There are better options than harming the environment, and leaving little resource on the planet for our future generations, than having a green lawn. Go Grassless is one. Reducing your lawn is another. If you have a dead patch, do something other than resod.

Here is another article posted on Angie’s List, when they interviewed a client of mine, Tom in New Port Richey, about going Grassless.

Notice to All Visitors

poor-paver-job

Unfinished Paver Job

If you are one who looks for the best price on every purchase you make, this article should interest you.  I meet a lot of people in my day to day activities.  Lately, I have been meeting many of you who need repair work done to jobs that were completed not too long ago (mostly Paver work).  Looking at these projects, one thing is consistent among all of them (the one that was awarded the job was in a hurry to complete it to rush to the next one).  If you are one of these unfortunate homeowners who thought the price was right so you hired the contractor based on those numbers… I am sorry.  Sincerely… I hate to be the one to tell people that the only way to correct a poor job is to do it over.  A quality paver job begins with the preparation.

This is a crucial step and if it is not done to precision you will see the defects in the final product.  If you plan to park vehicles on it, then you really need to pay close attention to this part of the job.  Concrete Brick Pavers are not very expensive to purchase (its the labor that is the major expense).  When bidding on a paver job, I always keep in mind the time it takes to ensure every step is carefully taken, and I charge for it.  I only do one project at a time, so my focus is only on the project I am working on at that time.  I am not in a rush to jump to the next one, because every project I win is an opportunity to earn the rest of your trust.  When someone bids low to get a job,  the majority of the cost (being the labor) is where you will be saving money.  The problem here is that too many people are doing this so it appears that when you actually get a accurate bid, that one seems quite high (when it is the one that will not have to be redone).

I’ve seen the low bid game played back when I was cutting lawns.  My clients knew what they were getting for what they were paying, so under bidding my work was not easy to do (and still make a profit).  Paver work is very labor intensive and requires skill more than just cutting grass… my point is;  factoring in all that is needed to deliver a quality job, you really get what you pay for here.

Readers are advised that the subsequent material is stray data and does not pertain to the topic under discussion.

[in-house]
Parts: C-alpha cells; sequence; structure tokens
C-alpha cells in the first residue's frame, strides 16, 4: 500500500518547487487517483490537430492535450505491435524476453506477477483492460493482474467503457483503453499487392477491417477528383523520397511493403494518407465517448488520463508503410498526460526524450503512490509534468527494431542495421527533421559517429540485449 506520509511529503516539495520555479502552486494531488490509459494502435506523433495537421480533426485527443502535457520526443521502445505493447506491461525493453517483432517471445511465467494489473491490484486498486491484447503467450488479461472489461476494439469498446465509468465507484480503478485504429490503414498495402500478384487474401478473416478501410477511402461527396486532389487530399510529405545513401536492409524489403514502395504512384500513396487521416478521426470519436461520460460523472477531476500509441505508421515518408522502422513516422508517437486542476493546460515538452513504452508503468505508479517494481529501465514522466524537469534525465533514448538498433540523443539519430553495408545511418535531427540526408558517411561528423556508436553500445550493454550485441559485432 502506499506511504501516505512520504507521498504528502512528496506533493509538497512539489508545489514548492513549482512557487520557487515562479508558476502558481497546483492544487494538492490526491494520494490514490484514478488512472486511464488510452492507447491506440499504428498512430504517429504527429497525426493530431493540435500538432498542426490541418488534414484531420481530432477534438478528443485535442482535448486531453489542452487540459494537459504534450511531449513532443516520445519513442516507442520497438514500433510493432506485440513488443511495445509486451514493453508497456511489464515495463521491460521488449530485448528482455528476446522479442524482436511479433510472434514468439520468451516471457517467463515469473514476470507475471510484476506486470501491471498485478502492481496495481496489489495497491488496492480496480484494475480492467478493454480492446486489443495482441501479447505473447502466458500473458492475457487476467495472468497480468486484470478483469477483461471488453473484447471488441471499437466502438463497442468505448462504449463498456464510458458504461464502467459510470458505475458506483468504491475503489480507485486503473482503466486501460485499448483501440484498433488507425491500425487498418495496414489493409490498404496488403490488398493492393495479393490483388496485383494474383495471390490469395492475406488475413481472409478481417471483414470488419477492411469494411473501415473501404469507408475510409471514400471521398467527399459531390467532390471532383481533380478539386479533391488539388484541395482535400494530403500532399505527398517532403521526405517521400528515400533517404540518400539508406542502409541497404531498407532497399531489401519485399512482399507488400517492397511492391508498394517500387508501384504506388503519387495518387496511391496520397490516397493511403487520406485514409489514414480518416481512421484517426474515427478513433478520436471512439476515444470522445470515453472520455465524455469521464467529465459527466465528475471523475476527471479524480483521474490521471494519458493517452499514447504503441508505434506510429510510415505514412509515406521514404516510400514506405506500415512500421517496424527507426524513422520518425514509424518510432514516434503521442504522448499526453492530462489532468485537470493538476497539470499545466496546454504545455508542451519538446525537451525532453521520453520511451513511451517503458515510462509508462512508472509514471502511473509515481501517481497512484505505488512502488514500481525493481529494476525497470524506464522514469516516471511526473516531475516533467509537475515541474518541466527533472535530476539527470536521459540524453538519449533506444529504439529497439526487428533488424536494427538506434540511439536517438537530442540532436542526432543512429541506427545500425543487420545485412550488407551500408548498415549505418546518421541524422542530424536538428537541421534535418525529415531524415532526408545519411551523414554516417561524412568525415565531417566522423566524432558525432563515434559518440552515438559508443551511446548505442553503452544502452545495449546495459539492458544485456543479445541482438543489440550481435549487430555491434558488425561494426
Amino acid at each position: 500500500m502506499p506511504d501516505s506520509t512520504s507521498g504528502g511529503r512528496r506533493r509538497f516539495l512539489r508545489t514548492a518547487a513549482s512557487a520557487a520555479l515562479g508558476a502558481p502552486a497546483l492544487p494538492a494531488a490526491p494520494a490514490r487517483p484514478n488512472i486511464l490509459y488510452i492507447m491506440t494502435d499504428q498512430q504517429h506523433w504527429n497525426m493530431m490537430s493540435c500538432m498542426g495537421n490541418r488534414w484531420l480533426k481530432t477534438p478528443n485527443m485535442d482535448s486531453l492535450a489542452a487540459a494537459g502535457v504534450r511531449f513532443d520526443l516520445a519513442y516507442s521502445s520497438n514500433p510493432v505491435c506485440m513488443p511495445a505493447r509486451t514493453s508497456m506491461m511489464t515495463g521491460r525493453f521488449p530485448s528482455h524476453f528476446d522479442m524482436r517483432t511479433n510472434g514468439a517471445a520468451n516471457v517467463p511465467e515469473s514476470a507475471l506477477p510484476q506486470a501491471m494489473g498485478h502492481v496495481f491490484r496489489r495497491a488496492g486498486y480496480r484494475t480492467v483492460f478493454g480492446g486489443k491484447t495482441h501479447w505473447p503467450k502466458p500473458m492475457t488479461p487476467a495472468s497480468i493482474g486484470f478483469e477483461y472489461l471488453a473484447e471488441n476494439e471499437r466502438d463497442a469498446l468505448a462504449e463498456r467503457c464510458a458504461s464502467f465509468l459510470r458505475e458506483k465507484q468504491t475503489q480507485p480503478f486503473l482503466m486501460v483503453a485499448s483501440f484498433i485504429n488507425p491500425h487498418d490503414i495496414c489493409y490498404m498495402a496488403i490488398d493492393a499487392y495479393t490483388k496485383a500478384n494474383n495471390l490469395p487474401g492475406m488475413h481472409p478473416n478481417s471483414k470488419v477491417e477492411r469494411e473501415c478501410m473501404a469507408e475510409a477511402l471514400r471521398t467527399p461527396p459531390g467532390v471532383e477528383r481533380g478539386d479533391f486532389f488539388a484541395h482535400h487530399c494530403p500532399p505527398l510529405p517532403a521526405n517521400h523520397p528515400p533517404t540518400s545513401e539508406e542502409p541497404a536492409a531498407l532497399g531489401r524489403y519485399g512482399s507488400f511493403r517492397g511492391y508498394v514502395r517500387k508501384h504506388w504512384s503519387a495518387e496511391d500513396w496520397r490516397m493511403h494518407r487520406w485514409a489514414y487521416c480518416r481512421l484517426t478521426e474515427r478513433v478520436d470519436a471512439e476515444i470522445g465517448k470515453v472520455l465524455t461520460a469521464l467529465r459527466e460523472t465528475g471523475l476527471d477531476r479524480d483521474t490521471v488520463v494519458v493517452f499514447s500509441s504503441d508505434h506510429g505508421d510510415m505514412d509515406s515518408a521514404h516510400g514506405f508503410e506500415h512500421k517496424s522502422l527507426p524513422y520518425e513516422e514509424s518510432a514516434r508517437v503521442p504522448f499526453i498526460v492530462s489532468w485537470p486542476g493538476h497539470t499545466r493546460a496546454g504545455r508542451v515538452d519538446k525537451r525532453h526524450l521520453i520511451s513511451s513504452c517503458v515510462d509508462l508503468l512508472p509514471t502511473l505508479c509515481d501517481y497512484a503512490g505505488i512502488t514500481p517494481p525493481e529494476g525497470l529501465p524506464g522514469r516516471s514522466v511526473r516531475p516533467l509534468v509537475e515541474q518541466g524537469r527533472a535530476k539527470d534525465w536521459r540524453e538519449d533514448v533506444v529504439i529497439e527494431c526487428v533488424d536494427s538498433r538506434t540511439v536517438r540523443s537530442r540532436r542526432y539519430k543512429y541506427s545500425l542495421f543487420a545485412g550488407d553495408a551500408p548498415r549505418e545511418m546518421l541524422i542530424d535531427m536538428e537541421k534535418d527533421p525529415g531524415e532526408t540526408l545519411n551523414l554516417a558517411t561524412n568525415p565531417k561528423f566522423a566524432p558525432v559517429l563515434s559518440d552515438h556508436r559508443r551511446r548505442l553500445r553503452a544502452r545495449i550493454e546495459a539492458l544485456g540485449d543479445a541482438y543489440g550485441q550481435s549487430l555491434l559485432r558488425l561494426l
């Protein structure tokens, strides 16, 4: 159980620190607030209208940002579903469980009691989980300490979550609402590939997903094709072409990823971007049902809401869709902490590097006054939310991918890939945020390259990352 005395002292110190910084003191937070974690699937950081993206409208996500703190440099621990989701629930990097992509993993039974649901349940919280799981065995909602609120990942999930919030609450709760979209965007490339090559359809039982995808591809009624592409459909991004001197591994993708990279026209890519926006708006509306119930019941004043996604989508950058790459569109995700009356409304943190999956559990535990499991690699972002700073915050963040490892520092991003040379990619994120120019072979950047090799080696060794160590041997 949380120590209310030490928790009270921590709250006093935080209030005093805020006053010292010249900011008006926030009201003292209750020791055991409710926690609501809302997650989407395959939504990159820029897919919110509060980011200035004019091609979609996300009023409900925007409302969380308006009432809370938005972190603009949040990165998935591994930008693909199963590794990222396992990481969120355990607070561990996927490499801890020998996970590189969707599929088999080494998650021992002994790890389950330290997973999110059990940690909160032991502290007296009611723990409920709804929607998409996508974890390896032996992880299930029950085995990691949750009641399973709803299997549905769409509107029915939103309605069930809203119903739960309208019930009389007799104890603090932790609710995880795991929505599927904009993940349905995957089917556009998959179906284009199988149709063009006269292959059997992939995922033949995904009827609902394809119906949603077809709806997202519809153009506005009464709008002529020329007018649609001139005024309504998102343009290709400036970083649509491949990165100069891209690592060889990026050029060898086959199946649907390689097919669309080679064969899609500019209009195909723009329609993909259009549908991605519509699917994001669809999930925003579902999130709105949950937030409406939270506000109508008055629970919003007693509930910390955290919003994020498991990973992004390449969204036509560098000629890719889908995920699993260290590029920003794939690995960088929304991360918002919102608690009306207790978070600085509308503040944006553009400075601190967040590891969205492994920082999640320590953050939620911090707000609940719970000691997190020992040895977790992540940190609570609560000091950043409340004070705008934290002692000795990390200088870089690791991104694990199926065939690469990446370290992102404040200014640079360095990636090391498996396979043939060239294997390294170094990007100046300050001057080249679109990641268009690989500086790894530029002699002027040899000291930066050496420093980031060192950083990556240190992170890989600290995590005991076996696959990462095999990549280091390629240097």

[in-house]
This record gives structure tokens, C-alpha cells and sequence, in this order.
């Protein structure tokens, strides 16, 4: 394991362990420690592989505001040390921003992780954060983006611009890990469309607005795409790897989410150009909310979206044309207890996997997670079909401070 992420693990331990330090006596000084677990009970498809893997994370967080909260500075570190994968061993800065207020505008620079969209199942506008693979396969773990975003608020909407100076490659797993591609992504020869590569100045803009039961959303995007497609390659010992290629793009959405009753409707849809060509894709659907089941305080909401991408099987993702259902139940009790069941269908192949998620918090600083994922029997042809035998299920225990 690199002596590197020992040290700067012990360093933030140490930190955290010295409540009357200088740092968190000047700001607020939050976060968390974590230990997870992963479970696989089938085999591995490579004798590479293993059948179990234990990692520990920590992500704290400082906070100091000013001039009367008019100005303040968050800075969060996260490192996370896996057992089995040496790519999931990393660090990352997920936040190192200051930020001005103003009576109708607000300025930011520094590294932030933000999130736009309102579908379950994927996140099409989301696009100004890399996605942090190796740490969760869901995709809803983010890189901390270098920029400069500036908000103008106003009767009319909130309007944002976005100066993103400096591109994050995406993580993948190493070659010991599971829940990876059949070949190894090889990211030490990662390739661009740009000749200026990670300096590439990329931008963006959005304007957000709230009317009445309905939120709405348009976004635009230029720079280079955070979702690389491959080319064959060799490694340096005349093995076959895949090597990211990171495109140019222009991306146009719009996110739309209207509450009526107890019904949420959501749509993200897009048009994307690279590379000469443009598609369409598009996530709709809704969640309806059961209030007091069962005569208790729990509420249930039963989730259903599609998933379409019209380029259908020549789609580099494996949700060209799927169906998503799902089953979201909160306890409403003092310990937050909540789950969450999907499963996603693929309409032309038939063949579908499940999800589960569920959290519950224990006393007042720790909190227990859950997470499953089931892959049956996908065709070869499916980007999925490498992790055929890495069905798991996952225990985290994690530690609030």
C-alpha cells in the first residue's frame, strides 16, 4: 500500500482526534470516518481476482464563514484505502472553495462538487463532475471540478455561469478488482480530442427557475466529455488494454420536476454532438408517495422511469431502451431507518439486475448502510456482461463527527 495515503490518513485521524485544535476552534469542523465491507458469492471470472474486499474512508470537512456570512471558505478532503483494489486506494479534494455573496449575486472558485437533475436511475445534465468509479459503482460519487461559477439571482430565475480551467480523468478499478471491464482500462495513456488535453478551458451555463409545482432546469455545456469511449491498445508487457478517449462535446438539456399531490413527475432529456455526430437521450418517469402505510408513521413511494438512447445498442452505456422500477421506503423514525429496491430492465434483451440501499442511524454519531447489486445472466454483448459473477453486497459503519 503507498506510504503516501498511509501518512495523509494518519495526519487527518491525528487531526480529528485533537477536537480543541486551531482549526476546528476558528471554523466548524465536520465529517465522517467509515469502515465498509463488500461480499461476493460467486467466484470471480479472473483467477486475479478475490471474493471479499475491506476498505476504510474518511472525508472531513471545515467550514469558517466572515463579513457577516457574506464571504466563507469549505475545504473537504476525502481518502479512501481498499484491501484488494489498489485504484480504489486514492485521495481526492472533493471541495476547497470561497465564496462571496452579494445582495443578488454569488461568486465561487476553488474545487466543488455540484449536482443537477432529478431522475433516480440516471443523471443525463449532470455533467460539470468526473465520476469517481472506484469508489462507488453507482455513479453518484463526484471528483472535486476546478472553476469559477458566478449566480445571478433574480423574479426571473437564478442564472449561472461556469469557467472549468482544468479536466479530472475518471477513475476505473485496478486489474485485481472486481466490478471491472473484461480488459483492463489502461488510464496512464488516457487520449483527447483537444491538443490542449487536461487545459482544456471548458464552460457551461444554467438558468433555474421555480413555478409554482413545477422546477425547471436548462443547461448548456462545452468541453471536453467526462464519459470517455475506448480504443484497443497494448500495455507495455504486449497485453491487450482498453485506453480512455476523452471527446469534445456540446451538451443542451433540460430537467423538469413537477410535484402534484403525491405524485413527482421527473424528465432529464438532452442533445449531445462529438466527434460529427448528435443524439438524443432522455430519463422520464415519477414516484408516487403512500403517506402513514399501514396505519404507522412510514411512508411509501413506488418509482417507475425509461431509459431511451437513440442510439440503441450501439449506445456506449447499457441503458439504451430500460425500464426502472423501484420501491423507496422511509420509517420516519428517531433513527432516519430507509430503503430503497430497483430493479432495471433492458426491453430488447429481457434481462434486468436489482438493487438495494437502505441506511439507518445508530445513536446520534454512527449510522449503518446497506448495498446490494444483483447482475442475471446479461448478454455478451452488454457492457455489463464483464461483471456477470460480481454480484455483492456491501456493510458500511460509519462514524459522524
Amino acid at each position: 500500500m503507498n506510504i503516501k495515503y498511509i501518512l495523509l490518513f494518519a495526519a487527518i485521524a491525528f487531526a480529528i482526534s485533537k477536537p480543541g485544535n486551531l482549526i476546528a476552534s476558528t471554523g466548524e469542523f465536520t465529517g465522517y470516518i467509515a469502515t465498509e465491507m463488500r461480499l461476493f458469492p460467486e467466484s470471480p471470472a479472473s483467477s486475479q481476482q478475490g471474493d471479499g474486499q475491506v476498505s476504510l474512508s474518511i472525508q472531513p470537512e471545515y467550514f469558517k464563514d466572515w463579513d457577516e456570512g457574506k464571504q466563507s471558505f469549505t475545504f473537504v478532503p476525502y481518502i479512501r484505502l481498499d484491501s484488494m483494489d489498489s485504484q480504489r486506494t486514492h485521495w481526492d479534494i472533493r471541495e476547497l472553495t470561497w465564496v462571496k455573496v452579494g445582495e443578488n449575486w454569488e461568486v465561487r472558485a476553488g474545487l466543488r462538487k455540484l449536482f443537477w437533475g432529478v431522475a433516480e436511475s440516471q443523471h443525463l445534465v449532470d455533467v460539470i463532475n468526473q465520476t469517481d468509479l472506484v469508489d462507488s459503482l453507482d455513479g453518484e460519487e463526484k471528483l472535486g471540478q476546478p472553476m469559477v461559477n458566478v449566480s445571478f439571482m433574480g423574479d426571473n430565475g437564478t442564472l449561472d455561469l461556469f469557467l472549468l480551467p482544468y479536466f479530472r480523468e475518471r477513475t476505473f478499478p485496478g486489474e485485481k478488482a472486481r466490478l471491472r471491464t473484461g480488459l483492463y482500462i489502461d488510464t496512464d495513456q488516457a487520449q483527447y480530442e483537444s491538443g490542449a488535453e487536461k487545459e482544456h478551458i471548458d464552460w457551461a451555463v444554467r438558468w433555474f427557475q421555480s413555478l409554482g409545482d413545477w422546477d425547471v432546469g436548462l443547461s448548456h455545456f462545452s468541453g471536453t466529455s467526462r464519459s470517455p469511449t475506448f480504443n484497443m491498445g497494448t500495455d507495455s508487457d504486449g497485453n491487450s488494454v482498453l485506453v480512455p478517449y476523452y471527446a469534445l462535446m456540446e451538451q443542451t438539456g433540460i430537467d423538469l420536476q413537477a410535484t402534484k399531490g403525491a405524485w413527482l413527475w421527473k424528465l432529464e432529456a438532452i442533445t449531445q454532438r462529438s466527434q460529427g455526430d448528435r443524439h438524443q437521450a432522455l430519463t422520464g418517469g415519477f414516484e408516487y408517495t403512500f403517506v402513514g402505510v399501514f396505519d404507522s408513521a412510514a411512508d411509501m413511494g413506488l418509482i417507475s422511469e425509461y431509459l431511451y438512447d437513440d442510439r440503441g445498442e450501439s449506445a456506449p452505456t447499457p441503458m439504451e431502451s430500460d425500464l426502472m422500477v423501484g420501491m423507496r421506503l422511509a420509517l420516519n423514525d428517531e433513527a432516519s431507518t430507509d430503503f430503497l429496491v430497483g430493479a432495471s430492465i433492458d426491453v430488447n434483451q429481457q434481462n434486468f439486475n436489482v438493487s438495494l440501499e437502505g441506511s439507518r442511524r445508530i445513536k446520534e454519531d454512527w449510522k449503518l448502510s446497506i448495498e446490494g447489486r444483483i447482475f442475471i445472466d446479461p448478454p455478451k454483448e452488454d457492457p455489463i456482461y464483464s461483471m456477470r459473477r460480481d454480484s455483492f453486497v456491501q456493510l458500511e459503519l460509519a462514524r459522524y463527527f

People ask me all the time “how much does it cost to pave a driveway?” The answer depends on the amount of square footage and what is required to do it right the first time.  I found a great article on this website (Fixr.com).  They lay it our pretty accurately, but it can vary depending on what is involved…

I tell everyone I meet that if you really want to save money, cut out the waste.  Stop throwing out your hard earned money and your trust to the one with the best price, because its the cost that will always be the real number to consider in the end.

Saving Big on Landscaping Begins Here.

wasting_moneyIf you want to save big on landscaping, this article should interest you. I talk to many people daily about replacing or refurbishing their existing landscaping. One thing everyone has in common is that they all want to spend as little as possible. This is normal to want to do, but what if you were installing a swimming pool… would you want your contractor to cut corners to give you a great price? What if you were having a roof installed, would you be okay if the contractor used cheap materials or just placed new tile or shingles over rotten wood? These are very stupid questions to ask, I know… because if your pool contractor installs a less than quality job, you could experience issues that would require the job to be undone and redone. Same with the roof… if you had a bad roof and after hiring a professional to install a new one you had a leak in less than a year, how much did you really save?